Winnie Wong Research Paper

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Just Listen—the Key to Connecting Winnie Wong is a Hong Kong-born Canadian, fluent in three languages. She has an easy, warm smile, speaks softly but clearly, choosing her words precisely even in casual conversation. She has a quick, efficient, pragmatism that instantly disarms you, making you receptive to her suggestions. She works with older adults in Richmond as a hearing instrument practitioner, helping to reconnect these people with the world that has started to fade away. Unlike most people who need to use hearing aids or other hearing assisted technologies for the first time but don’t, her patients tend to embrace the help. "I am better at my job than many of my colleagues because I am working in my second language," Winnie said. "As a non-native speaker, I have to listen more carefully. I choose my words deliberately and I follow non-verbal clues more closely." Her training reinforced skills she honed as a new Canadian. Hearing instrument practitioners learn to enunciate each word, speak slowly, and make eye-contact with her patients. Everything she does in her office reduces social isolation and anxiety. Nothing puts pressure on them to speak faster or…show more content…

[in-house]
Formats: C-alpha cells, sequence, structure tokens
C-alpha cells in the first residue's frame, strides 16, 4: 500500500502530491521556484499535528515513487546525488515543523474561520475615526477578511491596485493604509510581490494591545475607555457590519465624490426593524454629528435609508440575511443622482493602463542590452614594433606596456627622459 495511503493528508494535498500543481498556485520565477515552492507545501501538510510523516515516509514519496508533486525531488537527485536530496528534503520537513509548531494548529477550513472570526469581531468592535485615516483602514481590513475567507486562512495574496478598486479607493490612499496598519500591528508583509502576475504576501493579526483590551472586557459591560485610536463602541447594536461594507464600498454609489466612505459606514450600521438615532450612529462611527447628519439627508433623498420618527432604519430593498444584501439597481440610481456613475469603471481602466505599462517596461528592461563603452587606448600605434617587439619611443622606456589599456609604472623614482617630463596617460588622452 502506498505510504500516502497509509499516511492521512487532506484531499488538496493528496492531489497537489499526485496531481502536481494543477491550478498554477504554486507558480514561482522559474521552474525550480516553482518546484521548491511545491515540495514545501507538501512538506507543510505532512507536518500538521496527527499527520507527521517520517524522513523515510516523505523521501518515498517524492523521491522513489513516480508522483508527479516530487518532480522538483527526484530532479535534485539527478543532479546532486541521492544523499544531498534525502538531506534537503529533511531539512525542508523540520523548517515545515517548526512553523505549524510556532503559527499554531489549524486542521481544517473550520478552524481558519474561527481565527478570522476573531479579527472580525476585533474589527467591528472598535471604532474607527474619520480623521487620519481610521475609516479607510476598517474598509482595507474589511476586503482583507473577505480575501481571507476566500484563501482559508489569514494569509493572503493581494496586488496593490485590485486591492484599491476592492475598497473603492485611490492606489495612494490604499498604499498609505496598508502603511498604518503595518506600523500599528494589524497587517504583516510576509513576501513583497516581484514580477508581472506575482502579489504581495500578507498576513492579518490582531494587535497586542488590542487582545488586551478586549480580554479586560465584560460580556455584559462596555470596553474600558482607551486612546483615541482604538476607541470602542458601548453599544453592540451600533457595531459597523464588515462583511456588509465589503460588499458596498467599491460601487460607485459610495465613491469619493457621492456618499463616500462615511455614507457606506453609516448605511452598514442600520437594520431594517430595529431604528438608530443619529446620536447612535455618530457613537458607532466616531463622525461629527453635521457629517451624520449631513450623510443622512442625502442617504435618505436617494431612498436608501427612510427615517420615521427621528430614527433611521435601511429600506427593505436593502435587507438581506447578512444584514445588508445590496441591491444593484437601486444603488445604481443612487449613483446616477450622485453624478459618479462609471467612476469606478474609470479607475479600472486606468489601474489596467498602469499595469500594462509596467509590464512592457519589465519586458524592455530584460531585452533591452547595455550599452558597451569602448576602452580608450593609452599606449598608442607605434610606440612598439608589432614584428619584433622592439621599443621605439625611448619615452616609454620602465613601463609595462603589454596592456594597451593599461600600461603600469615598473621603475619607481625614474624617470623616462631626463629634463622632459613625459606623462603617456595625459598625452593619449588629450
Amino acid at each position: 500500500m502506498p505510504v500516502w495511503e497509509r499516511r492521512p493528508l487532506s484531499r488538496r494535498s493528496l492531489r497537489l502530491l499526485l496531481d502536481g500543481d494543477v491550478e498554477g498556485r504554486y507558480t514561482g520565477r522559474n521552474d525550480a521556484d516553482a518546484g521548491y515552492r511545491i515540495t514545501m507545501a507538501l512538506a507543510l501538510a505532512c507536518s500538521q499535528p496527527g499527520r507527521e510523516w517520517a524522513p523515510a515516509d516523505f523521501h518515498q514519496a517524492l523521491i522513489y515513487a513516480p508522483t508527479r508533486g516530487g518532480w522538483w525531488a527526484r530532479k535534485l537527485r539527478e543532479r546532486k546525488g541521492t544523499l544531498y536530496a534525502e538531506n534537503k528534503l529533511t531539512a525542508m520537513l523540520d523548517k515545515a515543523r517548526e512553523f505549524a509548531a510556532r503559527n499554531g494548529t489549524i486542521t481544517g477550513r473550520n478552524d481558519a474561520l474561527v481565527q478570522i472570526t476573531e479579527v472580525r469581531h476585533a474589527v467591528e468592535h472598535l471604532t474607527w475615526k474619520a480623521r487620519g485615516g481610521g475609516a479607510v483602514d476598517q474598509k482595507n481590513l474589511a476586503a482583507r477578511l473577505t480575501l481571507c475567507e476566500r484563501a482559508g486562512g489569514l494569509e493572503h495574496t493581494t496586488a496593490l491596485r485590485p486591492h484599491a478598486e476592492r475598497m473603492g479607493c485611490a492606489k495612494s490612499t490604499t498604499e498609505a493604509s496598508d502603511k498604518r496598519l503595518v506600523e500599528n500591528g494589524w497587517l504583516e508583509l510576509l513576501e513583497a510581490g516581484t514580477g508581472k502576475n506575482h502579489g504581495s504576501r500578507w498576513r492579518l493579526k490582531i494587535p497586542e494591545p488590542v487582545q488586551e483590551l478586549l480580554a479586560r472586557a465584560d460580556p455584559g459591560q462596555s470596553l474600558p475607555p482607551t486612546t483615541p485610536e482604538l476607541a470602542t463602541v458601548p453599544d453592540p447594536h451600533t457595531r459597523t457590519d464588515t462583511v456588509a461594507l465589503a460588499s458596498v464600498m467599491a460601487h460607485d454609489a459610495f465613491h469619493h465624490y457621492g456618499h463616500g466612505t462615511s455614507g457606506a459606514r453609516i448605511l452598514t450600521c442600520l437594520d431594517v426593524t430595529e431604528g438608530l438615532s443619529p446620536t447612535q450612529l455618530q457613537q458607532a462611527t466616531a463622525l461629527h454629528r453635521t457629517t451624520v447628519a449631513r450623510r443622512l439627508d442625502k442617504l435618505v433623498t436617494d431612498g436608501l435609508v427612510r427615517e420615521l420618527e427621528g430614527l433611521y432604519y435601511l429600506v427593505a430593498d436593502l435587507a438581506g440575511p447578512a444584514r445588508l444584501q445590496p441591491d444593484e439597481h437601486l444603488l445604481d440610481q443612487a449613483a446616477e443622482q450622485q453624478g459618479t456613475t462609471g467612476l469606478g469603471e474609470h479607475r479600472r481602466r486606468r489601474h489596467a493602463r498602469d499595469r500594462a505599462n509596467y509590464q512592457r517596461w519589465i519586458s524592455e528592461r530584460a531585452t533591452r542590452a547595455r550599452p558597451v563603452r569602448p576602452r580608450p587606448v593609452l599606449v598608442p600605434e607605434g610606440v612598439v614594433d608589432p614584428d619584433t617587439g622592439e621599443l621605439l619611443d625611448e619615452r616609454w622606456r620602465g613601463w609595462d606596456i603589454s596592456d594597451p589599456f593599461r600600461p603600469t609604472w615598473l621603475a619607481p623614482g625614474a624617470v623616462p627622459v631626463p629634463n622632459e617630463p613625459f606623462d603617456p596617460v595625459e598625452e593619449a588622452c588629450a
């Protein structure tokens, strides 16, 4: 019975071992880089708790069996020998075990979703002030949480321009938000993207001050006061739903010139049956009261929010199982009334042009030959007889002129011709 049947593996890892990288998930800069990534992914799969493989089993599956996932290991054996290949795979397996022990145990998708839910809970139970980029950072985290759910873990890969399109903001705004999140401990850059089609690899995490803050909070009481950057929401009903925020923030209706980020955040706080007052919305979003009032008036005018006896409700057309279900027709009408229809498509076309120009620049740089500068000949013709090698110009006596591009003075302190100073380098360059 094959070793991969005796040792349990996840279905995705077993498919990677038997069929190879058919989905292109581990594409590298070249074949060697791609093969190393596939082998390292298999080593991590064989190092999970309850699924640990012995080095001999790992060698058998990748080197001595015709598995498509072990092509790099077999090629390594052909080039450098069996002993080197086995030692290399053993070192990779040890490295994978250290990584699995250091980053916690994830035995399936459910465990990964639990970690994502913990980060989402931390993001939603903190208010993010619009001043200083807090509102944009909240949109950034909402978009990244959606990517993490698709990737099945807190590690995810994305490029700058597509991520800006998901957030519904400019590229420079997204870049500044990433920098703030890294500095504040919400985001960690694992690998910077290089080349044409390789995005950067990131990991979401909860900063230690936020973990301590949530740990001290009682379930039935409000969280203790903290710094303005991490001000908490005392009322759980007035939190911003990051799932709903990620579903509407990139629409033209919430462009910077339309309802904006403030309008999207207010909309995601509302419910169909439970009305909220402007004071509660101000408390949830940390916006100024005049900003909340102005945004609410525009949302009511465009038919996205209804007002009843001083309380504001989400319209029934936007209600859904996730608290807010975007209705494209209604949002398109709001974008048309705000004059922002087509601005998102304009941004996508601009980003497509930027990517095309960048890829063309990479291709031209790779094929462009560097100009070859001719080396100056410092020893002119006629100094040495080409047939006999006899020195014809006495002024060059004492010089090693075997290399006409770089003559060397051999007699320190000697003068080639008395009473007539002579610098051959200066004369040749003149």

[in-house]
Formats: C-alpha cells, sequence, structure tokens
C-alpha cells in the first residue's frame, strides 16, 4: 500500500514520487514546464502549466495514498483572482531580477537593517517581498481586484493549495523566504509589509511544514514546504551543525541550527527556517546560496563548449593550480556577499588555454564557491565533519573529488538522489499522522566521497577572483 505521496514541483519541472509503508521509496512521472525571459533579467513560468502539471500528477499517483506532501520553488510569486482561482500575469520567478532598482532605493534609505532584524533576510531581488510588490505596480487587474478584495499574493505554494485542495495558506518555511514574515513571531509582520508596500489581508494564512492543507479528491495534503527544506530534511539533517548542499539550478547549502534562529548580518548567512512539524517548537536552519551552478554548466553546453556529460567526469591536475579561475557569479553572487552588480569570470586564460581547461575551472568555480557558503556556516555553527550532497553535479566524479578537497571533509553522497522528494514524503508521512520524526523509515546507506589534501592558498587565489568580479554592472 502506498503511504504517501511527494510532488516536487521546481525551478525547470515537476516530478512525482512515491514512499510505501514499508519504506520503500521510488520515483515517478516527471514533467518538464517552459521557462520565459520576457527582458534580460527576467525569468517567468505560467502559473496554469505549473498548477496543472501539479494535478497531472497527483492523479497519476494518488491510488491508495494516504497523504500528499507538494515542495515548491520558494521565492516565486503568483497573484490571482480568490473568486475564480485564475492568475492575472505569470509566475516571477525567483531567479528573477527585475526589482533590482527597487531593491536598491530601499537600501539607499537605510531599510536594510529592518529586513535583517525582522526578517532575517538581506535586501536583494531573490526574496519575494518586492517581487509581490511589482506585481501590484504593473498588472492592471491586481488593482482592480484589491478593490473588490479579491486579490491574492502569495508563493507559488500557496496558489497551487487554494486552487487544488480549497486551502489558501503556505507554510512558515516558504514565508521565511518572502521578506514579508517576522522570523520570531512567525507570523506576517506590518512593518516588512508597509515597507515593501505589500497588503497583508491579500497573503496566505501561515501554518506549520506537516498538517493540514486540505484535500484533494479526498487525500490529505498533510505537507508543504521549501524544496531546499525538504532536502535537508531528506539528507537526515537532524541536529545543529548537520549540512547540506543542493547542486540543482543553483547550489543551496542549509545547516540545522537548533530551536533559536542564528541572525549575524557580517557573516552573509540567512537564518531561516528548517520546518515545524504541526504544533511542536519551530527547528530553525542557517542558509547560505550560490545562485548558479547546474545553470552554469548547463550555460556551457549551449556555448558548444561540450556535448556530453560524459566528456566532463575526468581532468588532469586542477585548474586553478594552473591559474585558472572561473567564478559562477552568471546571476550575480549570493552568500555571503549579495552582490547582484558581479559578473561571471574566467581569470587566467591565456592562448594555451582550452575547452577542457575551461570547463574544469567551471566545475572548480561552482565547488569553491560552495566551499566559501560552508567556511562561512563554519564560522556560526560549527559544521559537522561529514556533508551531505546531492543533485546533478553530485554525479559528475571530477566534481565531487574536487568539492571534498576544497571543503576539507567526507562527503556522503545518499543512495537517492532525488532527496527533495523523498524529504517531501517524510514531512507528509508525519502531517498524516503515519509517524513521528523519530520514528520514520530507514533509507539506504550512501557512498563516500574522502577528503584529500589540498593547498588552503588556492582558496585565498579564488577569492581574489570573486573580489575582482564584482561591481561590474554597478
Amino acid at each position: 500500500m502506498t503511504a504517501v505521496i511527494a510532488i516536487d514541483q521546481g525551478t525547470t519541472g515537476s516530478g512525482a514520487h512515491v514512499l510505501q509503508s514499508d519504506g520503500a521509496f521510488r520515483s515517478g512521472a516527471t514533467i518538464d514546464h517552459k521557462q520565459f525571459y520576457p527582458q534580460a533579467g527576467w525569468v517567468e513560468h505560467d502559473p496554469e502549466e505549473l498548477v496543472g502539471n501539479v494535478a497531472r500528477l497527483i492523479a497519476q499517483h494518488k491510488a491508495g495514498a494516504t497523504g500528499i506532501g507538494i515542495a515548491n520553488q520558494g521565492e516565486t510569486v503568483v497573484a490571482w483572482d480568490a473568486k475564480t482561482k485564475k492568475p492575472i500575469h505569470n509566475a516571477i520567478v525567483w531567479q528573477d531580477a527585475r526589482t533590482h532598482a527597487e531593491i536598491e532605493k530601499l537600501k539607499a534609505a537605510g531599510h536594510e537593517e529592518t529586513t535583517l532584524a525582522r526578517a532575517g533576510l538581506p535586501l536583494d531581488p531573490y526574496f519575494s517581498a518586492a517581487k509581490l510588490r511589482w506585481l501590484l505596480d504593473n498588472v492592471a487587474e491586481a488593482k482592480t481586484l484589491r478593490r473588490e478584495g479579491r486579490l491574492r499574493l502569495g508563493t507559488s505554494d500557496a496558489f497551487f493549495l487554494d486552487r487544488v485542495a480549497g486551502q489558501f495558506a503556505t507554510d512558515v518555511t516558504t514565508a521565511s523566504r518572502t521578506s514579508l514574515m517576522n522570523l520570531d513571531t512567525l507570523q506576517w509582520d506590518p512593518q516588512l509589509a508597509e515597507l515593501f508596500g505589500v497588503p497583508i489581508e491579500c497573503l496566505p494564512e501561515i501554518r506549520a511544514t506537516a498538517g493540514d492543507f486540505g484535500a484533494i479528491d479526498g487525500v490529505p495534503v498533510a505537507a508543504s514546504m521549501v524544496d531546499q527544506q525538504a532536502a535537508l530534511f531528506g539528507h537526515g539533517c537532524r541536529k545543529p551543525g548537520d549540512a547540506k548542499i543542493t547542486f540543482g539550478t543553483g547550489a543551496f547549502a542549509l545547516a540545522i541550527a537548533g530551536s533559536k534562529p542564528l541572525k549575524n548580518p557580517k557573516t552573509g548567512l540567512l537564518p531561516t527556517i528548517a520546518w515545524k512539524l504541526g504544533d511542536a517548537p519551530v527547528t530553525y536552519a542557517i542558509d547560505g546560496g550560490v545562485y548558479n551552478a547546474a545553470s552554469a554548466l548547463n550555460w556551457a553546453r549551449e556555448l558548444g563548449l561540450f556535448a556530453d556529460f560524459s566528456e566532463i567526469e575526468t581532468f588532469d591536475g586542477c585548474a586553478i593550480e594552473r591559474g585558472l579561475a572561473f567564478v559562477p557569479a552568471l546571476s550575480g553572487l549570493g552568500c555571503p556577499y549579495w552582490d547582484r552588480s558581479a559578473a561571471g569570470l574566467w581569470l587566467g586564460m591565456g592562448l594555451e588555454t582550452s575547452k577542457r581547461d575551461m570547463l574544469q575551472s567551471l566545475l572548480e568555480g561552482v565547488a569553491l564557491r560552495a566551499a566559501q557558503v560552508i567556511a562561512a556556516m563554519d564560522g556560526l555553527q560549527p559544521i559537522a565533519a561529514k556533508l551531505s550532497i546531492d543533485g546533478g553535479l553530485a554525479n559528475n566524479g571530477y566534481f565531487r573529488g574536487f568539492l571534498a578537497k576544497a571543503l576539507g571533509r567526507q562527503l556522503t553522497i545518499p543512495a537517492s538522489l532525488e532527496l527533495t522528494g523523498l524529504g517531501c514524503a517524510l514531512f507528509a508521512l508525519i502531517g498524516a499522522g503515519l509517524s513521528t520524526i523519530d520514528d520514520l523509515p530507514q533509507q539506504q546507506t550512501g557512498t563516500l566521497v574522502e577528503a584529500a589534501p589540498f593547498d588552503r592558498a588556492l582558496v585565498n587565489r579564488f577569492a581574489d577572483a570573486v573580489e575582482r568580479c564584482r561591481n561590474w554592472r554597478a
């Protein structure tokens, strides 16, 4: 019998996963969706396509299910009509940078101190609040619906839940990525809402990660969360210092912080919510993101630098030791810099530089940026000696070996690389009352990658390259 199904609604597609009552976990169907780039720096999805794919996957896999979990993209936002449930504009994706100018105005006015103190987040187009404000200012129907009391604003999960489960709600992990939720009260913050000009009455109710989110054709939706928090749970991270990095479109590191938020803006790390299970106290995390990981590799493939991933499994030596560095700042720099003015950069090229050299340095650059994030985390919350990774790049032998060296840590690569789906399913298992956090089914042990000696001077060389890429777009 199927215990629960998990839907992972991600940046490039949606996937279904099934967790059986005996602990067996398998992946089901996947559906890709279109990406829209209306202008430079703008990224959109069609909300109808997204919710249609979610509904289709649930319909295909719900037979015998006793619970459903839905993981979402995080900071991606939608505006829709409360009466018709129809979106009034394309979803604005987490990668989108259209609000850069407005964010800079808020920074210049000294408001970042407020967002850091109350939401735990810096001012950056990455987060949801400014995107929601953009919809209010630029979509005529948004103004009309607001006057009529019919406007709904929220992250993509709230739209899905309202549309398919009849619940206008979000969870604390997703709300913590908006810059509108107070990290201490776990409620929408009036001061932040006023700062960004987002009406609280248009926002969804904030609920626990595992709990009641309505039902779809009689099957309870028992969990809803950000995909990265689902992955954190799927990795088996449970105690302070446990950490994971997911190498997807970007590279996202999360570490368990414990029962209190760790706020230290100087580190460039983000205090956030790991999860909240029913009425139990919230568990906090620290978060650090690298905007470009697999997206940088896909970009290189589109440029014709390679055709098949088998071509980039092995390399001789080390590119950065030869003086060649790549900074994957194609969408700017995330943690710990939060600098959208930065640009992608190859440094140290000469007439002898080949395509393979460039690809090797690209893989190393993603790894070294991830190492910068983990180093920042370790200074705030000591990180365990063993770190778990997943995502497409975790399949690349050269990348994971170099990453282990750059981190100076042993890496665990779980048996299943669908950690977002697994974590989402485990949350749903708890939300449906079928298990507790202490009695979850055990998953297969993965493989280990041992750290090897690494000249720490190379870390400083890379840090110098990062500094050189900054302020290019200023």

As hearing falters, we compensate. We avoid crowded places, take notes, read lips, send text messages, avoid situations that may cause embarrassment or miscommunication. Our world gets smaller as we increase our isolation and social anxiety. Even Helen Keller understood the role of hearing plays in society. She said said that the problems of deafness were deeper and more complex than blindness since deafness breaks one's connection with people, language, and emotion. Sandy Neuman, a reporter for the Toronto Sun is more blunt. "The world of hearing loss [...] is also deeply stigmatized," she writes, "and linked inextricably to an image best summed up in the insensitive, erroneous and archaic phrase ‘deaf and

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